A part of the Randtriever has been set up in the bridge in front of the entrance to the University Library. The Randtriever was the book robot, which operated in the depository of the library between 1969 and 2014.
It was one of the most notable technical innovations in the Dutch library world and a precursor of the distribution systems now used by Bol.com or Amazon, for example.
The installation consisted of eight aisles with bookcases storing 220,000 books. An electronically-controlled 'master column' roamed through the aisles, retrieving and returning containers with books. The book containers were transported to and from the study area through a system of conveyer belts. A requested book could be delivered by the system in ten minutes. The Randtriever was dismantled during the renovation of the library in 2015. Due to the decline in book borrowing, the complex system was no longer profitable.
The Randtriever was originally developed by the American firm Remington Rand and the University Library. It took quite some time to get the system working flawlessly. In the early years the Randtriever could only be used for a few hours a day, due to recurring mechanical-electrical problems. This obviously was not very efficient. At the end of the 1970s the Randtriever was completely renovated. The system became computer-controlled and better secured against malfunctions and breakdowns.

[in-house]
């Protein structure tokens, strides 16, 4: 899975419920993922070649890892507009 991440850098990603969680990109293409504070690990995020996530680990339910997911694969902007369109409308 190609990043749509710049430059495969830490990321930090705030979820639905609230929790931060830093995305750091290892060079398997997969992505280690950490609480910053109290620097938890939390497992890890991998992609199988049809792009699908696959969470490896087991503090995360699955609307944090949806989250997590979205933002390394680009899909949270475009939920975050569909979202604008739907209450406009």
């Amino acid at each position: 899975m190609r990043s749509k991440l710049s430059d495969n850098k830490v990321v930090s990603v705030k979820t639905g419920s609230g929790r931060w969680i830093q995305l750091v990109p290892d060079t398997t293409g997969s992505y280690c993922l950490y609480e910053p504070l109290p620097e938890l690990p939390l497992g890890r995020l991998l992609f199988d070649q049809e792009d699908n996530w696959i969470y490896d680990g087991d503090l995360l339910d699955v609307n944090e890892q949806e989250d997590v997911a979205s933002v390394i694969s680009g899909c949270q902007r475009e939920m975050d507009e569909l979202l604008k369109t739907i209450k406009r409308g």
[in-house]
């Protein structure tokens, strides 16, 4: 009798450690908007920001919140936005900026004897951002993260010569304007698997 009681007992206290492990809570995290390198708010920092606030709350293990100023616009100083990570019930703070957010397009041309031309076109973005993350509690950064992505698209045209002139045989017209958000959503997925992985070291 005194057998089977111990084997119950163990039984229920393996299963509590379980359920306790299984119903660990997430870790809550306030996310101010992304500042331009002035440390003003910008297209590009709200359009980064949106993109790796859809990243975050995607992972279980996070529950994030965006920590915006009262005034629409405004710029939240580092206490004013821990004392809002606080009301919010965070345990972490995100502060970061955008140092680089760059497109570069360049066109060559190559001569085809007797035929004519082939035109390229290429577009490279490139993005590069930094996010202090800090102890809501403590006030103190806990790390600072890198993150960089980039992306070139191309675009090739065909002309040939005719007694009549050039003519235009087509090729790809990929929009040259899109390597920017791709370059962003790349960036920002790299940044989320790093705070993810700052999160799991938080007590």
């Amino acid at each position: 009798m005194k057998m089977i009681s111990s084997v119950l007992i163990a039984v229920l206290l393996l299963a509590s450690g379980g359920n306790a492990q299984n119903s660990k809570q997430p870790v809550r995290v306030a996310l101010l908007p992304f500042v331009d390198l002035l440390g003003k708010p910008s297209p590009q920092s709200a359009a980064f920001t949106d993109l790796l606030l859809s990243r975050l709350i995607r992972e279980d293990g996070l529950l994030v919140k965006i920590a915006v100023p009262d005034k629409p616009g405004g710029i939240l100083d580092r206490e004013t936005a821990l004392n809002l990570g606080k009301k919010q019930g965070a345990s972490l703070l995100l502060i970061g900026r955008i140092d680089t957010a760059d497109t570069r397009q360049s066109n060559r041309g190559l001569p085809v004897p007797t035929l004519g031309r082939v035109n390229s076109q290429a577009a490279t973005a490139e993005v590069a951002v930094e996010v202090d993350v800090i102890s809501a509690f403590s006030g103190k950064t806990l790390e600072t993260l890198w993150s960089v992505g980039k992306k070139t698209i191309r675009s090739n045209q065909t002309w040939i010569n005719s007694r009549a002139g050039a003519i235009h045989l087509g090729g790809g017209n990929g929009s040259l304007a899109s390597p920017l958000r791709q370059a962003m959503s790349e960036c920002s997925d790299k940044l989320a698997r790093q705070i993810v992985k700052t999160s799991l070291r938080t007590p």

The Rotterdam Randtriever was the only one ever built in Europe. In America, the use of this system was also limited to some smaller systems, which all were decommissioned by the end of the 1980s. The principle of a mechanical transport system controlled by computer, however, did generate a great deal of interest in the international library world.
Gerard Frishert, Monument Woudestein. Cultuurhistorische verkenning deel 5: waardestelling Randtriever, 2e druk, Rotterdam 2019.
Leen Meyboom, ‘The Randtriever at Erasmus University, Rotterdam 1969–1990: two decades of change in mechanical books storage", Library Hi Tech 8 (1990) nr. 3, pp. 83-85
Marko de Haan, ‘Waarom dat apparaat in de UB-luchtbrug zo bijzonder is’, Erasmus Magazine 19 maart 2019